Florida Leads U.S. In Covid-19 Cases As Hospitalizations Surge

MIAMI—Florida is recording more Covid-19 cases than any other U.S. state, as hospitalizations in some areas increase at the fastest rate since the start of the pandemic.

The state accounts for one in five new infections in the U.S. and logged 67,413 cases over the past week, according to the Centers for Disease Control and Prevention. Florida had 314 cases per 100,000 people over the past week, second only to Louisiana. The weekly total of new cases reported by Florida jumped more than fourfold between July 1 and July 22, reaching its highest point since mid-January.

Epidemiologists say various factors are at play: large numbers of unvaccinated people, a relaxation of preventive measures like mask-wearing and social distancing, the spread of the highly contagious Delta variant of the coronavirus and the congregation of people indoors during hot summer months.

“All of those things together are a recipe for the data that we’re seeing,” said Jason Salemi, an epidemiologist at the University of South Florida. “It’s a cause for concern…the speed with which the indicators are going up.”

The number of people hospitalized in Florida has climbed steeply over the past month, reaching 3,849 on July 17, the largest tally since late February, according to a data dashboard created by Mr. Salemi. Patients are skewing younger, with 53% under age 60, compared with 30% at the start of the year.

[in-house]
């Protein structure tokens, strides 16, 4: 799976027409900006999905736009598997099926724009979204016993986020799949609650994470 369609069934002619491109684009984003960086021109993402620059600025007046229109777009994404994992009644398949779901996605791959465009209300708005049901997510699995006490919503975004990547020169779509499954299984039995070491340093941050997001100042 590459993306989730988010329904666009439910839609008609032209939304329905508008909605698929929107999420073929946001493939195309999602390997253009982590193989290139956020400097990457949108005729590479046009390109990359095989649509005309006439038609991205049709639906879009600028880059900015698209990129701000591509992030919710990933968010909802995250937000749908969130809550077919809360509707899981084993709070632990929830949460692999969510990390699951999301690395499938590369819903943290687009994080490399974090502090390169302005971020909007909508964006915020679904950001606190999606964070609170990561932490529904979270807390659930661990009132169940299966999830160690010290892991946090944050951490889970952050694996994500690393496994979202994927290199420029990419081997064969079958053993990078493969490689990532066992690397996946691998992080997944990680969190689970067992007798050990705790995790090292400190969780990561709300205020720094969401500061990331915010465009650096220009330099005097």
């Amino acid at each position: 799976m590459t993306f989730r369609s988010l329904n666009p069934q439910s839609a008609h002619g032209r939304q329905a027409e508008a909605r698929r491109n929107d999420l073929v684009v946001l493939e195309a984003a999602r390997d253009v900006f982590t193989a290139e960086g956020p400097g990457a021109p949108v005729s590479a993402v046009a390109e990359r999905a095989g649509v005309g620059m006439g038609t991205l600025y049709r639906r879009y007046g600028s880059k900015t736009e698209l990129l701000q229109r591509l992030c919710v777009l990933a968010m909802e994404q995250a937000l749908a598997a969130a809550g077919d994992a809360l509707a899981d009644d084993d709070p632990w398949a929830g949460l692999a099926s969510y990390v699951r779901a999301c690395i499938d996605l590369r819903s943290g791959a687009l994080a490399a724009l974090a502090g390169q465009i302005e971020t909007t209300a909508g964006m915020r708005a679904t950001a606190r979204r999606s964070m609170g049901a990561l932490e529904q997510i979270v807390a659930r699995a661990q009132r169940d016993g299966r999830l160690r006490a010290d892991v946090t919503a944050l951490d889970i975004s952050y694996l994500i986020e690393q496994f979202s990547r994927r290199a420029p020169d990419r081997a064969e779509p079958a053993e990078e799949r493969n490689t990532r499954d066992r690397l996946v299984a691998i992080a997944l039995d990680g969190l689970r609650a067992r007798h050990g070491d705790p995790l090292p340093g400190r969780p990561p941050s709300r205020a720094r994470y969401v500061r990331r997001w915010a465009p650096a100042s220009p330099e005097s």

Among people age 12 or older in Florida, 55% are fully vaccinated, compared with 57% nationally, according to the CDC.

At University of Florida Health Jacksonville’s two hospitals, 146 patients have been admitted with Covid-19—a record high for the facilities, exceeding the previous peak of 125 in January, said Chad Neilsen, director of accreditation and infection prevention. Covid-19 patients take up three-quarters of the beds at the system’s north campus, which draws people from more-rural areas with low vaccination rates, he said.

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“This is a rate of admissions to our hospital that we have not seen before ever,” Dr. Neilsen said. “It really has been unbelievable.”

In response, the medical center is shifting some patients from the north campus, which is over capacity, to a downtown campus. The facilities took measures to prepare, stocking up on personal protective equipment and testing materials.

But they are contending with a staff shortage, a challenge hospitals across the U.S. are facing. Nearly 110 staff members at UF Health Jacksonville are out because they either tested positive for Covid-19 or are awaiting results, Dr. Neilsen said. About 52% of staff are vaccinated, he said, and the hospital system, like many in the U.S., doesn’t mandate vaccines. The hospital system is trying to make up shortfalls by hiring short-term travel nurses, who are expensive, or local student nurses from training programs.